—Yale Kamisar, 86 Mich.L.Rev. 1, 36 n. 151 (1987).

"There have been powerful hydraulic pressures throughout our history that bear heavily on the Court to water down constitutional guarantees and give the police the upper hand. That hydraulic pressure has probably never been greater than it is today."
Terry v. Ohio, 392 U.S. 1, 39 (1968) (Douglas, J., dissenting).

"The great end, for which men entered into society, was to secure their property."
Entick v. Carrington, 19 How.St.Tr. 1029, 1066, 95 Eng. Rep. 807 (C.P. 1765)

"It is a fair summary of history to say that the safeguards of liberty have frequently been forged in controversies involving not very nice people. And so, while we are concerned here with a shabby defrauder, we must deal with his case in the context of what are really the great themes expressed by the Fourth Amendment."
United States v. Rabinowitz, 339 U.S. 56, 69 (1950) (Frankfurter, J., dissenting)

"The course of true law pertaining to searches and seizures, as enunciated here, has not–to put it mildly–run smooth."
Chapman v. United States, 365 U.S. 610, 618 (1961) (Frankfurter, J., concurring).

"A search is a search, even if it happens to disclose nothing but the bottom of a turntable."
Arizona v. Hicks, 480 U.S. 321, 325 (1987)

"For the Fourth Amendment protects people, not places. What a person knowingly exposes to the public, even in his own home or office, is not a subject of Fourth Amendment protection. ... But what he seeks to preserve as private, even in an area accessible to the public, may be constitutionally protected."
Katz v. United States, 389 U.S. 347, 351 (1967)

“Experience should teach us to be most on guard to protect liberty when the Government’s purposes are beneficent. Men born to freedom are naturally alert to repel invasion of their liberty by evil-minded rulers. The greatest dangers to liberty lurk in insidious encroachment by men of zeal, well-meaning but without understanding.”
United States v. Olmstead, 277 U.S. 438, 479 (1925) (Brandeis, J., dissenting)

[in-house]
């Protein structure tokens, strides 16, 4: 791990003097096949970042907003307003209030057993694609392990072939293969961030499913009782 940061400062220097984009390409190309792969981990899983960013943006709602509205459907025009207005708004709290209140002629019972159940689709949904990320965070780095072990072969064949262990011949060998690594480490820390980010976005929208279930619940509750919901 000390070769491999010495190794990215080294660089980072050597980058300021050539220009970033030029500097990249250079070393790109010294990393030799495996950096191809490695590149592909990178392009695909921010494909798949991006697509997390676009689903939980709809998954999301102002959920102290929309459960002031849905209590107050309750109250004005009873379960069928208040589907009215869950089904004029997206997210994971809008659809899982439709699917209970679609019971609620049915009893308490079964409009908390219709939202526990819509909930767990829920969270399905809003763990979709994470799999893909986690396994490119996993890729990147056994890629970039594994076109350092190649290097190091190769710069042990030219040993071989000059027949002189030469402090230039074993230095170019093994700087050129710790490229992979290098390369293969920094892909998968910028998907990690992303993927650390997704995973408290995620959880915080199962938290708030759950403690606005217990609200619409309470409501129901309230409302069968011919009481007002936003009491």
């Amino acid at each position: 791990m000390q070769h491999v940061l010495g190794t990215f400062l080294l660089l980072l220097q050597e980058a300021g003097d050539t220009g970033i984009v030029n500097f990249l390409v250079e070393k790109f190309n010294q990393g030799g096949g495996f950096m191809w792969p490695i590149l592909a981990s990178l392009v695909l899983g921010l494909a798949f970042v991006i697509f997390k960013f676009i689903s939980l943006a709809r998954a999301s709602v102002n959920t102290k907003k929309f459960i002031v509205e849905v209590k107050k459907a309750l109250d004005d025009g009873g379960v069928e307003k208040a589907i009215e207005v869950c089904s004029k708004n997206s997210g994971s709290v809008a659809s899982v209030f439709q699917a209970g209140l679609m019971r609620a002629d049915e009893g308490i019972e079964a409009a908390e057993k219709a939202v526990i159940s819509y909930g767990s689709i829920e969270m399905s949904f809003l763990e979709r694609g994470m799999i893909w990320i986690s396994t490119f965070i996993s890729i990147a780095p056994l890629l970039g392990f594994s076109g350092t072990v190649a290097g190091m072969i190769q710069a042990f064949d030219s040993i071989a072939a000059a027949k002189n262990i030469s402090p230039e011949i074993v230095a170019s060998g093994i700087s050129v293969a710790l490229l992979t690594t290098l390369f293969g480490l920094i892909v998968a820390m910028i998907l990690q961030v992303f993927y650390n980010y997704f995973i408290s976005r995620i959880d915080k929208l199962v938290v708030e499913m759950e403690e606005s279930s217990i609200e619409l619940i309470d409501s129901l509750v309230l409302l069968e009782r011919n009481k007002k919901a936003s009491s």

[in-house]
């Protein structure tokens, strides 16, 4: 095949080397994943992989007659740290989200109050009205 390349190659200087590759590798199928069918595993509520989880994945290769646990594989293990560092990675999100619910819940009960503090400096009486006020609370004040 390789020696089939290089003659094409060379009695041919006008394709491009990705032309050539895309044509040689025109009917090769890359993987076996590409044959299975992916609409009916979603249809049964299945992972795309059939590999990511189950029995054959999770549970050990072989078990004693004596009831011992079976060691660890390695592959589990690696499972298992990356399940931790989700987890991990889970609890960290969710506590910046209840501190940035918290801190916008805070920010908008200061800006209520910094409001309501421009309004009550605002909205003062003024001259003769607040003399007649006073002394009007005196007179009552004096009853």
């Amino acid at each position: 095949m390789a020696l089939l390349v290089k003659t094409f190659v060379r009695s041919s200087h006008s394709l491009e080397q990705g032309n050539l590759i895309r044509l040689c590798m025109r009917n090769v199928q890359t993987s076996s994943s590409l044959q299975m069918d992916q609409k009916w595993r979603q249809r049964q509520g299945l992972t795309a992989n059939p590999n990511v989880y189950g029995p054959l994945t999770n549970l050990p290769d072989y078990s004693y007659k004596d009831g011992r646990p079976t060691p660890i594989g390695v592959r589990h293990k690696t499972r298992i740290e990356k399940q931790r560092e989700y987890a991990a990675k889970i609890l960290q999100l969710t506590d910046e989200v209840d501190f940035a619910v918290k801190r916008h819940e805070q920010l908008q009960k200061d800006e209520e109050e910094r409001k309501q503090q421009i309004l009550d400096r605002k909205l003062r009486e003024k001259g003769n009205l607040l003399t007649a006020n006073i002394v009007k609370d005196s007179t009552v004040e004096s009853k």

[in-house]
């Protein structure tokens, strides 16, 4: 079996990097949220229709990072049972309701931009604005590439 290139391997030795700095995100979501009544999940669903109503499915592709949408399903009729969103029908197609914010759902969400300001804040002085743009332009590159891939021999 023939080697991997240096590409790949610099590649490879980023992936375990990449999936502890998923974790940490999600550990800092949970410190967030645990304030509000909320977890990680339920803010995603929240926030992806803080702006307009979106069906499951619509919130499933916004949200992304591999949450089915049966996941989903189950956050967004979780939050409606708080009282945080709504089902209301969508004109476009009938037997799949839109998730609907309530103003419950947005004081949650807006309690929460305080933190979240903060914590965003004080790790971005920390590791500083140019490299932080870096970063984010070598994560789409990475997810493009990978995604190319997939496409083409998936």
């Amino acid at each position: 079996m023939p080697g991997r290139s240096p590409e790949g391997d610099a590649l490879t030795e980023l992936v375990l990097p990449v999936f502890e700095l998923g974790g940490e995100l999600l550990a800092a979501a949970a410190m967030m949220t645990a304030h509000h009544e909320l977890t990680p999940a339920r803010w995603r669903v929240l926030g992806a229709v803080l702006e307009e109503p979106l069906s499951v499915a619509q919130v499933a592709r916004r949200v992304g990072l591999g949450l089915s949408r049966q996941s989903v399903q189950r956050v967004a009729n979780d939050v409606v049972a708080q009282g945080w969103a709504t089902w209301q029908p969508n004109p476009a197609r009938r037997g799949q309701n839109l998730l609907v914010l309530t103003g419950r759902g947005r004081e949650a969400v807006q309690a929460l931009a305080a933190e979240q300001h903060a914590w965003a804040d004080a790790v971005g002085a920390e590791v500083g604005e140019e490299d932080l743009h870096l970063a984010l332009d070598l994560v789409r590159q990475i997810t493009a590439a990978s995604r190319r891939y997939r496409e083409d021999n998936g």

“Liberty—the freedom from unwarranted intrusion by government—is as easily lost through insistent nibbles by government officials who seek to do their jobs too well as by those whose purpose it is to oppress; the piranha can be as deadly as the shark.”
United States v. $124,570, 873 F.2d 1240, 1246 (9th Cir. 1989)

"You can't always get what you want / But if you try sometimes / You just might find / You get what you need."
—Mick Jagger & Keith Richards

"In Germany, they first came for the communists, and I didn't speak up because I wasn't a communist. Then they came for the Jews, and I didn't speak up because I wasn't a Jew. Then they came for the trade unionists, and I didn't speak up because I wasn't a trade unionist. Then they came for the Catholics and I didn't speak up because I wasn't a Catholic. Then they came for me–and by that time there was nobody left to speak up."
Martin Niemöller (1945) [he served seven years in a concentration camp]

“You know, most men would get discouraged by now. Fortunately for you, I am not most men!”
Pepé Le Pew

"There is never enough time, unless you are serving it."
Malcolm Forbes

"The point of the Fourth Amendment, which often is not grasped by zealous officers, is not that it denies law enforcement the support of the usual inferences which reasonable men draw from evidence. Its protection consists in requiring that those inferences be drawn by a neutral and detached magistrate instead of being judged by the officer engaged in the often competitive enterprise of ferreting out crime."
Johnson v. United States, 333 U.S. 10, 13-14 (1948)